Guy Patrick Cunningham: Writing in a Digital Age
Cunningham explores the distractions and possibilities of fragmentary writing @ The Millions.
More and more, I read in pieces. So do you. Digital media, in all its forms, is fragmentary. Even the longest stretches of text online are broken up with hyperlinks or other interactive elements (or even ads). This is neither a good nor bad thing, necessarily — it is simply a part of modern reading. And because of that, works that deal with fragmentation, that eschew not only a traditional narrative structure but the very idea of a work comprising a single, linear whole — take on a special kind of relevance.
Fragmentary writing is (or at least feels) like the one avant-garde literary approach that best fits our particular moment. It’s not that it’s the only form of writing that matters of course, just that it captures the tension between “digital” and “analog” reading better than anything else out there. And that tension, in many ways, is the defining feature of the contemporary reading experience.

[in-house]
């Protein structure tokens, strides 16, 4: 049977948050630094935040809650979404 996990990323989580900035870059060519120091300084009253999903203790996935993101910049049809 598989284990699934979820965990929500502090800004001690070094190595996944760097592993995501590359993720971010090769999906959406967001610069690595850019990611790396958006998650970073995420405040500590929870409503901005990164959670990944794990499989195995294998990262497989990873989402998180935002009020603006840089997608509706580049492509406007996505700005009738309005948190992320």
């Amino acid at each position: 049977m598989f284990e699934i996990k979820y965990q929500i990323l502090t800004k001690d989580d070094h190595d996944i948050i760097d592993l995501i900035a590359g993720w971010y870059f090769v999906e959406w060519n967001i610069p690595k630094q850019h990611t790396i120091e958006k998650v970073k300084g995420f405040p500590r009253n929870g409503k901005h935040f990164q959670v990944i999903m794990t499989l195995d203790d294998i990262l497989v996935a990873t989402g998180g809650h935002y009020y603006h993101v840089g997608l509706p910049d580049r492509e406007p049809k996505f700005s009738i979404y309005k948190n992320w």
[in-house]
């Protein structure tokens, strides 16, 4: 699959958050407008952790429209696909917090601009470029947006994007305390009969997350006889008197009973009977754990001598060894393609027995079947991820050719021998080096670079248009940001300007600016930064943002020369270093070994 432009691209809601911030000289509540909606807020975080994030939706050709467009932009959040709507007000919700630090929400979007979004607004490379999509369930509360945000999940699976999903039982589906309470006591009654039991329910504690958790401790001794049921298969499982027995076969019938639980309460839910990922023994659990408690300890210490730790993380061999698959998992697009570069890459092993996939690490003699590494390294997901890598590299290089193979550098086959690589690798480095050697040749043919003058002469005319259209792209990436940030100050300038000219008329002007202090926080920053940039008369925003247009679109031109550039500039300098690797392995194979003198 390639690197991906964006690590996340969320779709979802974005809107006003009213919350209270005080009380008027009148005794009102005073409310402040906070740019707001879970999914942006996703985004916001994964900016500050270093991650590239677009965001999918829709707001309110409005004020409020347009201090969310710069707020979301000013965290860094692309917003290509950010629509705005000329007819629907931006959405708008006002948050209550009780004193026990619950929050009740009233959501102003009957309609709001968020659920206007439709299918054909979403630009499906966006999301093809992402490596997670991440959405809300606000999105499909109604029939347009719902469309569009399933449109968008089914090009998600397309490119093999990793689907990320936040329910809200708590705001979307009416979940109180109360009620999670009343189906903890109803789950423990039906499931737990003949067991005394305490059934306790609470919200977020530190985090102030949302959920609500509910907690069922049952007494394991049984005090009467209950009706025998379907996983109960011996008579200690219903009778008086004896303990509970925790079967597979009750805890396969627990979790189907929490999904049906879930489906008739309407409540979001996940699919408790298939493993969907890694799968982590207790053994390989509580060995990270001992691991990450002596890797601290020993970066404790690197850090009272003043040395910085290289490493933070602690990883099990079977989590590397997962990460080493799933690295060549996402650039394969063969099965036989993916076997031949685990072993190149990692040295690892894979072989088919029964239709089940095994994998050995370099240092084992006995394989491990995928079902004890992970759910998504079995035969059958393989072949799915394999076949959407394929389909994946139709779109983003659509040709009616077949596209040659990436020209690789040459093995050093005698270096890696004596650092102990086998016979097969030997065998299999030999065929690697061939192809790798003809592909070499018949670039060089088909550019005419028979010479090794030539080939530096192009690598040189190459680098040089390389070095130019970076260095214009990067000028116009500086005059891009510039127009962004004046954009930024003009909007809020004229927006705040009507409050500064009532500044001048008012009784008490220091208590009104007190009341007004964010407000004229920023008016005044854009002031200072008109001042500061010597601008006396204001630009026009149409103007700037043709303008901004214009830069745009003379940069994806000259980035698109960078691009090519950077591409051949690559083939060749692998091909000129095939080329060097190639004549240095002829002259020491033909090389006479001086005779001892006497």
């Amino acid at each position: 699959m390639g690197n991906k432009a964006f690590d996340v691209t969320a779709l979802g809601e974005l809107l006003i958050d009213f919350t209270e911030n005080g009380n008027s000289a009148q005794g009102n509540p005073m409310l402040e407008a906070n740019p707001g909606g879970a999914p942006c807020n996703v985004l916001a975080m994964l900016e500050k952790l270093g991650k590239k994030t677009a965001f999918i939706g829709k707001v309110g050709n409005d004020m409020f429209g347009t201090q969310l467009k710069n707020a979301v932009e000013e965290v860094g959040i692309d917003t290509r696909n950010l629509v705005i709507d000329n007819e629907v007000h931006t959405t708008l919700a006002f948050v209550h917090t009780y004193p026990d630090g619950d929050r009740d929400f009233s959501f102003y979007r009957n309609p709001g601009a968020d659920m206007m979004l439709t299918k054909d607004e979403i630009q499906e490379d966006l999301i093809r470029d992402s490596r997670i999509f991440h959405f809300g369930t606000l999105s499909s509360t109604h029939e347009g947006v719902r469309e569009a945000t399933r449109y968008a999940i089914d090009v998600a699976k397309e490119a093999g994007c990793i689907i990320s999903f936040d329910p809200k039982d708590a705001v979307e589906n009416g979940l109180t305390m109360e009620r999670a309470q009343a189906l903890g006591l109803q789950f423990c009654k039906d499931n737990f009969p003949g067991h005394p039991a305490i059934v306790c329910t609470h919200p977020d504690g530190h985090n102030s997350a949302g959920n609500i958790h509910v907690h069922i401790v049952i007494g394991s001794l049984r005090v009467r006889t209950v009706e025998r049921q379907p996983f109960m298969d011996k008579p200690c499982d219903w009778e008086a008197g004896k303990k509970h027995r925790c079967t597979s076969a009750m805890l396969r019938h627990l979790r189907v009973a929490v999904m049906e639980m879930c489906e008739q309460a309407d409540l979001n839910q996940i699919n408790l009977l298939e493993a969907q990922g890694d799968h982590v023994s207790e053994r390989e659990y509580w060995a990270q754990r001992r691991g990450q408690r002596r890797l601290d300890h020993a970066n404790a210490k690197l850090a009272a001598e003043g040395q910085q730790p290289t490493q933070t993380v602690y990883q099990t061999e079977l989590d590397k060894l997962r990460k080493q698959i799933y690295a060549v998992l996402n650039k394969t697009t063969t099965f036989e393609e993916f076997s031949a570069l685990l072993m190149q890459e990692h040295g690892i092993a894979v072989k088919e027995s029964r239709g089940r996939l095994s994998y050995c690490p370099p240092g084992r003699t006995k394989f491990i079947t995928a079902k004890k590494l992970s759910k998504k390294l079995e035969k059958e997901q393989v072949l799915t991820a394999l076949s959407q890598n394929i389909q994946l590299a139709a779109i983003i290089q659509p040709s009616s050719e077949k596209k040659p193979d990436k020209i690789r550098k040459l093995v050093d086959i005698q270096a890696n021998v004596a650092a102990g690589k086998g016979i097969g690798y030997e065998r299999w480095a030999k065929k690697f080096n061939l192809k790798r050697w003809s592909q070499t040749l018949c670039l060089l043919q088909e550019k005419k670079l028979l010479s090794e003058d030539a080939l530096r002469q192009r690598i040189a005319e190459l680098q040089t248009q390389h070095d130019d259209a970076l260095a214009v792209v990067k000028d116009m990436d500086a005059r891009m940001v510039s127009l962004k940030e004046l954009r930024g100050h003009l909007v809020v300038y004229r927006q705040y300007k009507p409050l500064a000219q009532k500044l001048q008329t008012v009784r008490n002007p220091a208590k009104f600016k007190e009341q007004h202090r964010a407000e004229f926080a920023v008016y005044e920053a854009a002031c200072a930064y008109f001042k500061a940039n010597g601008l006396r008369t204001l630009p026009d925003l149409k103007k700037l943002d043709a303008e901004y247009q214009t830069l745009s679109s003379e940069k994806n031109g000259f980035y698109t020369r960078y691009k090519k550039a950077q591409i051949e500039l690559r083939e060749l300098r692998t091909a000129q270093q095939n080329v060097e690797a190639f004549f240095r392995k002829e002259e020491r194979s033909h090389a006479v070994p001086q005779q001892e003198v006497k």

What is fragmentary writing? To answer that, it helps to first look at how writers wrestled with fragmentation in an earlier, pre-digital context. The approach played a major role in twentieth-century modernist literature, for example, and the very best modernists utilized fragments in particularly revealing ways. Few writers of the period, or any other, understood the nature of fragmentary writing better than Samuel Beckett, who experimented with short, nonlinear forms throughout his career. My favorite example of these fragmentary experiments is a series of thirteen nonlinear prose shorts he wrote called Texts for Nothing.
The Texts are not stories or essays, at least not in the traditional sense. They are instead focused on images/symbols and on the often-prevaricating “voice” (or is it “voices”?) behind each Text. Images and phrases appear in a particular context, and nearly every word is essential to understanding the Text. The voice of each Text often doubles back, contradicts itself, or moves from image to image in no discernible pattern, as in Text 2:
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